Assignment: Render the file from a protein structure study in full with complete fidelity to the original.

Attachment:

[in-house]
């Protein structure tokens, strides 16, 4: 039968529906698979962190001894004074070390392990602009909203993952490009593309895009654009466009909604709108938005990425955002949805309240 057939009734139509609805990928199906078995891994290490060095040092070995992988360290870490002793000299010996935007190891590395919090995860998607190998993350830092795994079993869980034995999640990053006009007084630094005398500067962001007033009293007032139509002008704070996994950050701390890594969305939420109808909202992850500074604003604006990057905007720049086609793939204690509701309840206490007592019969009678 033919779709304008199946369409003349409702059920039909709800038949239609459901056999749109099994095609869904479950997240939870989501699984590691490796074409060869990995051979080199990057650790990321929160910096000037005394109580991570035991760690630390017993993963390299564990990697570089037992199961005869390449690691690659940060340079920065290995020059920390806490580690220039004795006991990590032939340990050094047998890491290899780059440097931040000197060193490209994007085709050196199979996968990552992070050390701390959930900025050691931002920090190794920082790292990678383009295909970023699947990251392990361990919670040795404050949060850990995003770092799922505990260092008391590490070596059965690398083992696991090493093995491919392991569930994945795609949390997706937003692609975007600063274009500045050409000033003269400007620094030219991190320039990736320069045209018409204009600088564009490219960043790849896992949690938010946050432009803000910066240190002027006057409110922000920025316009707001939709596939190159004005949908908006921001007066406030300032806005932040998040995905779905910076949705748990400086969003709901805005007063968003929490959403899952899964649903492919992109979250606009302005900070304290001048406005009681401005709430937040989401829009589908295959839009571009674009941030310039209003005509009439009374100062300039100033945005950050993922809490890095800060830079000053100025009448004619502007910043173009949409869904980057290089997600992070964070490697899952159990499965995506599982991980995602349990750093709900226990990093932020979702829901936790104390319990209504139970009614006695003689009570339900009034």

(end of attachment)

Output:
[in-house]
């Protein structure tokens, strides 16, 4: 039968529906698979962190001894004074070390392990602009909203993952490009593309895009654009466009909604709108938005990425955002949805309240 057939009734139509609805990928199906078995891994290490060095040092070995992988360290870490002793000299010996935007190891590395919090995860998607190998993350830092795994079993869980034995999640990053006009007084630094005398500067962001007033009293007032139509002008704070996994950050701390890594969305939420109808909202992850500074604003604006990057905007720049086609793939204690509701309840206490007592019969009678 033919779709304008199946369409003349409702059920039909709800038949239609459901056999749109099994095609869904479950997240939870989501699984590691490796074409060869990995051979080199990057650790990321929160910096000037005394109580991570035991760690630390017993993963390299564990990697570089037992199961005869390449690691690659940060340079920065290995020059920390806490580690220039004795006991990590032939340990050094047998890491290899780059440097931040000197060193490209994007085709050196199979996968990552992070050390701390959930900025050691931002920090190794920082790292990678383009295909970023699947990251392990361990919670040795404050949060850990995003770092799922505990260092008391590490070596059965690398083992696991090493093995491919392991569930994945795609949390997706937003692609975007600063274009500045050409000033003269400007620094030219991190320039990736320069045209018409204009600088564009490219960043790849896992949690938010946050432009803000910066240190002027006057409110922000920025316009707001939709596939190159004005949908908006921001007066406030300032806005932040998040995905779905910076949705748990400086969003709901805005007063968003929490959403899952899964649903492919992109979250606009302005900070304290001048406005009681401005709430937040989401829009589908295959839009571009674009941030310039209003005509009439009374100062300039100033945005950050993922809490890095800060830079000053100025009448004619502007910043173009949409869904980057290089997600992070964070490697899952159990499965995506599982991980995602349990750093709900226990990093932020979702829901936790104390319990209504139970009614006695003689009570339900009034």